A Brief Preface
I must preface this with a little bit of information. Today is the birthday ofSri Ramana Maharshi (December 30, 1879 to April 14, 1950). If you don’t know who he is, he is venerated around the world as a true seeker and Indian guru. He maintained that the purest form of his teachings was through a powerful silence. It was said to radiate from his presence and quiet the minds of those attuned to it. He gave spoken teachings only for the benefit of those who could not understand his silence or couldn’t understand how to attain this state. His verbal teachings were said to flow from his direct experience of Atman as the only existing reality. He recommended self-inquiry as a means to achieving that realization.
I’m marking this occasion because Ramana is the only spiritual teacher I’ve ever encountered who really spoke to something deep in me. I can attribute part of that to the fact I’m just not a good follower. I’ve always preferred to find my own way. As a result of this mindset, I find myself blundering into things just when I’m truly ready to experience them. So, in keeping with my ways, it was through synchronous events that I even learned of his existence a little over a year ago. That discovery launched me into childhood memories long forgotten that would significantly deepen my own spiritual growth. It reminded me of the game I used to play with myself as a child I called “Who am I?”
The Who Am I Game
“Who am I?”
My mind would begin making its list:
- You’re Jean
- You’re a girl
- You’re Arsene and Mildred’s daughter
- You have long hair
- You love horses
- You have a penchant for potato chips
- You love fish sandwiches
- You live in Nebraska
- You go to elementary school
You get the picture. Quite a tidy little list, but then the game took a twist. The next question:
“You are all these things, but who is the one experiencing them?”
In my childish mind the question was more like, “Yes, but who am I behind those things?” I knew what I meant and that’s what counted.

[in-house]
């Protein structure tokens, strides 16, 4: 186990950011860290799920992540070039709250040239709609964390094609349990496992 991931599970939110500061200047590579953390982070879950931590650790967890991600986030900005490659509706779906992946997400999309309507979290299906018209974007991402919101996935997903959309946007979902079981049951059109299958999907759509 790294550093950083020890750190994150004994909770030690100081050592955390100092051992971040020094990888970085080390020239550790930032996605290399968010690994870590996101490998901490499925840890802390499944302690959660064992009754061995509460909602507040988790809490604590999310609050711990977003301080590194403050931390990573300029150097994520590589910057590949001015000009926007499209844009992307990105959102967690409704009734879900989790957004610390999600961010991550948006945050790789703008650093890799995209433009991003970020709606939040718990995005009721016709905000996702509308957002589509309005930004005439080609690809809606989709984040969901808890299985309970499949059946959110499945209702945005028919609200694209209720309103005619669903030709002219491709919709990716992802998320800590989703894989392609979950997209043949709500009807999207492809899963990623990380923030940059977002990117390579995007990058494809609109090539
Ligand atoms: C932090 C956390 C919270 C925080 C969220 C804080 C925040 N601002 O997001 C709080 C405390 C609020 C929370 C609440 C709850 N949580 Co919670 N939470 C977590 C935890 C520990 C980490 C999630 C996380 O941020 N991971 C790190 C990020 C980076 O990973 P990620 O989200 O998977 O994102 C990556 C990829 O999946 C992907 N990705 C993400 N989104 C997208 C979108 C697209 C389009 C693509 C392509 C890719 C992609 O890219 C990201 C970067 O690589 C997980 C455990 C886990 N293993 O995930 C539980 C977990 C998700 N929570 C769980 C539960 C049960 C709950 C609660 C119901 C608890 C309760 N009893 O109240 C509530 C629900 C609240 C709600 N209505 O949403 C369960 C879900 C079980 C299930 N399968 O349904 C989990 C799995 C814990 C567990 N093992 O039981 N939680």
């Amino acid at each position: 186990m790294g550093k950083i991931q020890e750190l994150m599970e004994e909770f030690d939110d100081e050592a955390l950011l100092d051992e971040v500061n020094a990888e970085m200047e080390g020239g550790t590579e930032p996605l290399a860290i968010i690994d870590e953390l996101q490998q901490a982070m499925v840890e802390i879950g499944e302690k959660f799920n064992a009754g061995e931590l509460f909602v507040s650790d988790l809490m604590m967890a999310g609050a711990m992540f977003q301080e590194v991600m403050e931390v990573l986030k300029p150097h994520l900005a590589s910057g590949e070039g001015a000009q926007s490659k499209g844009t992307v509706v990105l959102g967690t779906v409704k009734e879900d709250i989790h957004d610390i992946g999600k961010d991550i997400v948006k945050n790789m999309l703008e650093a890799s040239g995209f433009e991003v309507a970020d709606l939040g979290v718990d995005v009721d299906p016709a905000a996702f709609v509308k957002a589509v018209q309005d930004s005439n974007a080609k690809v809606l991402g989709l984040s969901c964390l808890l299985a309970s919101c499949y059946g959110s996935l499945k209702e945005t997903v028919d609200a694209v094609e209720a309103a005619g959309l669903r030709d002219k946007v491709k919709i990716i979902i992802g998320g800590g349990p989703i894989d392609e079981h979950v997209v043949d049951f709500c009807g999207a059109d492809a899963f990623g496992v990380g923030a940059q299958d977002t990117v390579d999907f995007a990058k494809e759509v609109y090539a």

The True Nature
When the answer came it was a very strange experience. It didn’t come in words. Now that I’m older I understand why, but then I just accepted what came with the typical trusting innocence ever inherent in children. My list would evanesce like meaningless smoke and go forgotten. I was left with a very odd and expansive feeling accompanied by the certainty that this was who I really was; this was my true nature.
It’s not something that can be explained easily. It defies the intellect to quantify and measure it. The intellect is just an island floating in this infinite sea of the Self. And an Island only knows itself and the waters lapping against its shores. It can’t fathom the depth or the breadth of its sea home nor the sky above it.
But what happened in my experience was the experiencing of that vast sea and sky. I became aware that the list was just clothing I wore, and that by its very nature would always change but this am-ness I was experiencing is, was, and always will be unchanging. This is pretty heavy stuff for a kid. I would then begin to feel like I was invading a private room I didn’t belong in and would quickly slip back into my “Jean clothes” none the worse for wear.
As with many things, the passing of time and encroaching maturity pushed the game back into a little closet in my mind to make room for more important things in life. The more-important-things that lead to anxiety, fatigue, stress, under-achieving, over-achieving, countless blunders and a few successes along the way didn’t leave room for anything else.
Then along came middle age and the proverbial house-cleaning of “those important things” that comes with it. Some call this wisdom. I call it being too tired of dragging all those important things around and weeding them out to make life more manageable. Whatever it’s called, it left some room for air, and that meant room for opportunity; the opportunity for synchronicity and flow; the opportunity to remember.
So now we find ourselves back to the beginning of this story. My husband off-handedly asked me one day if I had heard of the silent guru. I told him I hadn’t and started the half-listening thing spouses do when I heard him say,
“He encourages meditating on the question ‘who am I?’”
I felt I’d been struck by a truck. That one innocent remark threw open that long forgotten closet door in my mind and the game crept back out along with the experiences. I play the game every day now and I’m finding the game doesn’t have an end. I’m finding the bliss of this am-ness and the freedom it affords me to be much more than just a list.